ESSENTIAL workers in Horsham may face difficulties attending work in the coming weeks, as the city faces a shortage of rapid antigen test kits.
From Wednesday, workers in emergency services, education, critical utilities, custodial facilities, transport and freight will join food production workers in being exempt from close contact isolation requirements in order to go to work, provided they can return a negative RAT for five days and before work each day.
Despite several industries reporting enough stock to allow for essential workers to return, many people have still been able to access the testing kits at pharmacies and stores across the state.
Horsham Priceline pharmacist Cobie McQueen said the pharmacy had sold out of rapid antigen tests on Tuesday and was unsure when a new supply of the tests would come.
"The supply is very patchy at the moment. We have thousands on backorder but we just can't seem to get them in," she said.
"Our wholesaler is having difficulties getting them from their suppliers, so it is a whole supply chain issue, unfortunately."
Ms McQueen said the testing kits had been in high demand.
"It feels like every second phone call is about RATs at the moment," she said.
"It is unfortunately at the moment very luck of the draw. If you are symptomatic and do not have access to a rapid antigen test, you can still get access to a PCR test as well."
TerryWhite Chemmart pharmacist Stuart Hill said his pharmacy was also facing a test shortage and expected new supply in the next two weeks.
"The tests have started to arrive in Australia is our understanding, but they have not started to be distributed into retail on a widespread basis," he said.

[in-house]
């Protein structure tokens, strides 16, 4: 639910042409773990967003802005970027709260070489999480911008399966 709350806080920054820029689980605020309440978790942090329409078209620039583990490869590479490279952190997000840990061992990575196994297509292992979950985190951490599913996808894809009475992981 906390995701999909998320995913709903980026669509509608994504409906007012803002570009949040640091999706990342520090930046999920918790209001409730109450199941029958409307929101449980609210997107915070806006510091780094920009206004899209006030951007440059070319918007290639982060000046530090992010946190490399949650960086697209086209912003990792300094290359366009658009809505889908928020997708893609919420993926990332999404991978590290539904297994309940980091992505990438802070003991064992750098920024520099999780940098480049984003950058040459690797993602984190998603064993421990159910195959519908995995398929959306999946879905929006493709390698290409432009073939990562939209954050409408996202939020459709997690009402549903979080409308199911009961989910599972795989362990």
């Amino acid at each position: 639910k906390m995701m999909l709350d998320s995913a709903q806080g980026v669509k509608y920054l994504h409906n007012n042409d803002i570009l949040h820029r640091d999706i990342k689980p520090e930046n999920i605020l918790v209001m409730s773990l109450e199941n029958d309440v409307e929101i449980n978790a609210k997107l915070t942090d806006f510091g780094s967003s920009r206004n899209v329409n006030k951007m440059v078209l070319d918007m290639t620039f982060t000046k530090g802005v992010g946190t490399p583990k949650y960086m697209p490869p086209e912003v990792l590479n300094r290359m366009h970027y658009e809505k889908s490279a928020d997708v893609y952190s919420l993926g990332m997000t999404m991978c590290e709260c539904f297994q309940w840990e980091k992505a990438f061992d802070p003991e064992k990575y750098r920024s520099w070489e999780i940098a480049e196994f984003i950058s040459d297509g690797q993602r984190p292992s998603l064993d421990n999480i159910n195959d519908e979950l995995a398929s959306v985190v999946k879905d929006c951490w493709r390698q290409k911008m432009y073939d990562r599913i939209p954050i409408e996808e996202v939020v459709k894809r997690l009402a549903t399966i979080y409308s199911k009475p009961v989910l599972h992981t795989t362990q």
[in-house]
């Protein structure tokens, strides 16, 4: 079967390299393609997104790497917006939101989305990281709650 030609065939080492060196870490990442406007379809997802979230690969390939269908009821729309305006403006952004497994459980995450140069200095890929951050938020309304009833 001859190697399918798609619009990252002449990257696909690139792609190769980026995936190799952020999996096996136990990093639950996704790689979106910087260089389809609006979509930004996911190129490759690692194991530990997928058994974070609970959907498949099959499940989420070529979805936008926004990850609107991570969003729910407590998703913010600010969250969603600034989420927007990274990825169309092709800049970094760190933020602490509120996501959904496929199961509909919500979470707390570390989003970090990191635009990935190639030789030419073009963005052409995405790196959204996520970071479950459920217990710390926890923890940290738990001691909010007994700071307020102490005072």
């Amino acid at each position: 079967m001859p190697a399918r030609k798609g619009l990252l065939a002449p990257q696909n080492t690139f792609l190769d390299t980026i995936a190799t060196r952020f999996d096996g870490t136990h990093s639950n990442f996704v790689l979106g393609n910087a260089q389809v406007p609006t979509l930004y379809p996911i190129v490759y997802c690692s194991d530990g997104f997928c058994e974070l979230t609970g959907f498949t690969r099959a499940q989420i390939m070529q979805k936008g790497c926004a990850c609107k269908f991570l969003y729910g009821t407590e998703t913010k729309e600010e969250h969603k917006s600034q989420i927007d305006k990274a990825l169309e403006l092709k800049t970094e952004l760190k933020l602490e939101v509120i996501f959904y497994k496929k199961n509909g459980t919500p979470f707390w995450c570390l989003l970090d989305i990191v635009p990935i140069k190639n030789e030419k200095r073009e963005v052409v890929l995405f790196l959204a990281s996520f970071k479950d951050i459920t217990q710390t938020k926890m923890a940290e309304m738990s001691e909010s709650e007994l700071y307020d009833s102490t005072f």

"We believe that will start to happen in late-January, early February. We will have to see what arrives, we do not know if that is enough to give people what they want straight away. People have to be a little bit patient it seems."
Mr Hill said plans were being made to distribute rapid antigen tests to concession card holders at a subsidised cost, the details of which were still being finalised.
"There will be more announcements as it gets closer about how people should go about that," he said.
"It won't just be coming in and grabbing them. People will have to provide some information and we will have to record that information. From what we understand it won't be like buying an ice cream, there will be some time to process the transaction."
This comes as the Victorian Government announced a delivery of three million rapid antigen tests from its bulk order of 44 million.
Workers in sensitive settings and essential workforces will be prioritised to receive the tests as part of the initial rollout, which will begin on Wednesday.
Victorians who may have pre-existing conditions that make them susceptible to severe illness will also be prioritised in the rollout.
In addition, more than 60 grassroots community and multifaith organisations are also distributing free RATs to many Victorians in need as part of their existing care and support programs.
Lowan member Emma Kealy criticised the Victorian government for what she perceived to be a lack of action on rapid antigen tests, leading to the initial shortage.
"Mr Foley wants to play the blame game, but his comments are on the record for all to see - he completely ruled out and refused to order them and now he is blaming the shortage on the Federal Government," she said.
"So it is a bit rich for Mr Foley, who refused to adopt the use of these tests and held off ordering RATs until Christmas Eve, to blame the shortage on the Federal Government.
"He could have a shed full of them in Victoria right now if he had ordered them earlier."
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